The Securities and Exchange Commission’s fraud accusations and settlement with Harrisburg, Pa., could be an effective deterrent, some market observers say, even if Pennsylvania’s capital city appeared to suffer little consequence from the SEC’s actions.
“I think this is a very serious step that should not be taken lightly by any of the participants involved and certainly not the industry,” said John Hallacy, director of municipal research for Bank of America Merrill Lynch.
On Monday, the SEC charged Harrisburg with securities fraud for providing misleading information about its deteriorating finances. The commission did not assess a fine, given the city’s wobbly balance sheet, and city officials signed a cease-and-desist order.
“There was no monetary penalty, which irks some people, but perhaps more important is the emphasis that disclosure has to be transparent and truthful. That’s the most important message,” said Hallacy.
According to the SEC, Harrisburg failed to properly disclose required information to the Municipal Securities Rulemaking Board’s EMMA website, and also made misleading statements about its credit rating and debt payments. From January 2009 to March 2011, the city failed to provide annual financial information or material event notices, forcing investors to seek out other public sources of information, the SEC said.
The U.S. attorney’s office for the Middle District of Pennsylvania in Harrisburg is reviewing the SEC’s report. “Beyond that, the U.S. attorney’s office has no comment,” said media relations officer Heidi Havens.
Harrisburg, with a population of 49,000, is staring at roughly $350 million of bond debt that it cannot pay, largely tied to financing overruns related to an incinerator retrofit project. It missed its last three general obligation payments and is under state receivership.
Hallacy said issuers are still on the hook, even if professional advisors erred or misled. “The professionals’ task is to make sure everything is in order, but still it is the issuer’s document. It’s really a partnership,” he said.
“Harrisburg never submitted formal audits, then withheld general obligation bond payments,” said Bill Brandt, president and chief executive of Chicago workout firm Development Specialists Inc. and chairman of the Illinois Finance Authority. “I think if you’re a troubled municipality with debt in the marketplace, you have to make the right disclosures on EMMA. Sunlight is the best disinfectant.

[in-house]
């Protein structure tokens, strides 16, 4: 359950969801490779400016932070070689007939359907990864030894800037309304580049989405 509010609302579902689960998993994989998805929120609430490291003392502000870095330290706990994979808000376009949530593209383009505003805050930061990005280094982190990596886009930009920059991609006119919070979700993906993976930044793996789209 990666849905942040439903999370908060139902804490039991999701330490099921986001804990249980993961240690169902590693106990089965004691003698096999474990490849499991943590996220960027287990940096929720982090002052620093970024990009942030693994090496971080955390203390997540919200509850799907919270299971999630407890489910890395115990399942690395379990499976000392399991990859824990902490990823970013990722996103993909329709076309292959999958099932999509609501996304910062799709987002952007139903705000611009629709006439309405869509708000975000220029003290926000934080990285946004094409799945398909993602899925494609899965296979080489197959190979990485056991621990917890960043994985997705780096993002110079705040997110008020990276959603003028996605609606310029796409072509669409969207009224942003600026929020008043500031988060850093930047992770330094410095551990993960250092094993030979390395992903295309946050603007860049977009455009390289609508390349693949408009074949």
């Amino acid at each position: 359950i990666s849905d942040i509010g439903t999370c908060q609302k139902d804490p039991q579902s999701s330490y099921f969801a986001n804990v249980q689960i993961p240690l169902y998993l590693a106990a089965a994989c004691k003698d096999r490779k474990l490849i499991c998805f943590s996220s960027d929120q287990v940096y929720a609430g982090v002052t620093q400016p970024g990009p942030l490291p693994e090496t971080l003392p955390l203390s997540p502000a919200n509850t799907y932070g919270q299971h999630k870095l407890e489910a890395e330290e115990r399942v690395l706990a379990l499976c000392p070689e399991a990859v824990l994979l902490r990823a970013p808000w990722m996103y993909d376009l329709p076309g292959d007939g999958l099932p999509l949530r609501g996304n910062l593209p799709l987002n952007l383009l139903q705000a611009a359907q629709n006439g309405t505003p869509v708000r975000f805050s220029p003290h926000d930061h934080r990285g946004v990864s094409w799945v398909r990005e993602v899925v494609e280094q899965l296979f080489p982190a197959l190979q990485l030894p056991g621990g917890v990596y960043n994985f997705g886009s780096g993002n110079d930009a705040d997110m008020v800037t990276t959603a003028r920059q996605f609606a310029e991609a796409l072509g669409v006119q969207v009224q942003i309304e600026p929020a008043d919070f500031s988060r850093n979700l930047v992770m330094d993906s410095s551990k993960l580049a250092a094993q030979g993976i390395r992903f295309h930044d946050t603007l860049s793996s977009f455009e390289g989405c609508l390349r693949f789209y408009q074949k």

The SEC’s action is “more of a knockdown pitch than chin music, whether it’s aimed at a left-hander, a right-hander or the whole lineup. Harrisburg is the right kind of batter for this kind of pitch,” Brandt added, invoking baseball analogies.
Anthony Figliola, vice president of Empire Government Strategies in Uniondale, N.Y., said that without proper disclosure, investors must rely on speeches and budget presentations as tools to decide whether to invest in municipal bonds.
“Budgets sometimes can be depicted as works of fiction,” he said. “What’s happening in Harrisburg is the tip of the iceberg for what happens in the whole municipal marketplace. Politicians have to be held accountable for what I call fuzzy math.”
According to Hallacy, the municipal bond industry can better deal with the implications of financial troubles when local officials are more forthcoming. “Negative news is not always an impediment in coming to the markets, although it might have an effect on pricing” he said. “But a distressed community can obtain financing. It can happen.”
James Spiotto, head of the special litigation, bankruptcy and workout group at Chapman and Cutler LLP, agreed with Brandt and Hallacy about the deterrent effect.
“Sometimes it’s like the grammar school teacher telling you not to do it, and then the message will get across for all. It’s important that the SEC get that message out.”
Spiotto said fractured leadership breeds the worst cases of municipal distress. In Harrisburg, for instance, Mayor Linda Thompson and the City Council have fought repeatedly. The council three times in 2011, all by 4-3 votes, rejected a state-sponsored recovery program that Thompson supported, prompting Pennsylvania officials to push Harrisburg into receivership.
“You can’t stress it enough, the importance of elected officials working together,” Spiotto said.